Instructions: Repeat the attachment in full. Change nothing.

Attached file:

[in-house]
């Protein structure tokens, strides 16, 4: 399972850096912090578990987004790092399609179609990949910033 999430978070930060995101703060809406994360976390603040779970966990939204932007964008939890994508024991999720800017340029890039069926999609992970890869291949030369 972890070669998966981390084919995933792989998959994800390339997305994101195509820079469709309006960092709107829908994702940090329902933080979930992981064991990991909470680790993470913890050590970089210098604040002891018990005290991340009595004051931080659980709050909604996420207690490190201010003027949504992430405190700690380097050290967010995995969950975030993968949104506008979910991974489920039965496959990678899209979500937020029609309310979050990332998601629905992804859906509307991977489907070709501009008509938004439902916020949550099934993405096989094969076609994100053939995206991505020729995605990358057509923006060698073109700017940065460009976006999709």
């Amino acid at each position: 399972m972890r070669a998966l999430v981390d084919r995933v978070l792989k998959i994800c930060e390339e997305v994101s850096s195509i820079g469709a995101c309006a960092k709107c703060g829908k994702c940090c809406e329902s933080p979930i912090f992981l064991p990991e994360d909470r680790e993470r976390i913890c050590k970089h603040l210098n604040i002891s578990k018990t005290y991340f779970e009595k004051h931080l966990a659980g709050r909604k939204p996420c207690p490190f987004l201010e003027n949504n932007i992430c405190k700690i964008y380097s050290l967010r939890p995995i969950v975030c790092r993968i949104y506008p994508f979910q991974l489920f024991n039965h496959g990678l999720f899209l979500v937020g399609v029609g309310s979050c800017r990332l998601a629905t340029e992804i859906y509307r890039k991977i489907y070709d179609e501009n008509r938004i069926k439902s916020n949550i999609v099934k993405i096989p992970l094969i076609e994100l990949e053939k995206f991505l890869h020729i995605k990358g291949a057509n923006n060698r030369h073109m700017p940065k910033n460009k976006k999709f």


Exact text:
[in-house]
């Protein structure tokens, strides 16, 4: 399972850096912090578990987004790092399609179609990949910033 999430978070930060995101703060809406994360976390603040779970966990939204932007964008939890994508024991999720800017340029890039069926999609992970890869291949030369 972890070669998966981390084919995933792989998959994800390339997305994101195509820079469709309006960092709107829908994702940090329902933080979930992981064991990991909470680790993470913890050590970089210098604040002891018990005290991340009595004051931080659980709050909604996420207690490190201010003027949504992430405190700690380097050290967010995995969950975030993968949104506008979910991974489920039965496959990678899209979500937020029609309310979050990332998601629905992804859906509307991977489907070709501009008509938004439902916020949550099934993405096989094969076609994100053939995206991505020729995605990358057509923006060698073109700017940065460009976006999709």
């Amino acid at each position: 399972m972890r070669a998966l999430v981390d084919r995933v978070l792989k998959i994800c930060e390339e997305v994101s850096s195509i820079g469709a995101c309006a960092k709107c703060g829908k994702c940090c809406e329902s933080p979930i912090f992981l064991p990991e994360d909470r680790e993470r976390i913890c050590k970089h603040l210098n604040i002891s578990k018990t005290y991340f779970e009595k004051h931080l966990a659980g709050r909604k939204p996420c207690p490190f987004l201010e003027n949504n932007i992430c405190k700690i964008y380097s050290l967010r939890p995995i969950v975030c790092r993968i949104y506008p994508f979910q991974l489920f024991n039965h496959g990678l999720f899209l979500v937020g399609v029609g309310s979050c800017r990332l998601a629905t340029e992804i859906y509307r890039k991977i489907y070709d179609e501009n008509r938004i069926k439902s916020n949550i999609v099934k993405i096989p992970l094969i076609e994100l990949e053939k995206f991505l890869h020729i995605k990358g291949a057509n923006n060698r030369h073109m700017p940065k910033n460009k976006k999709f």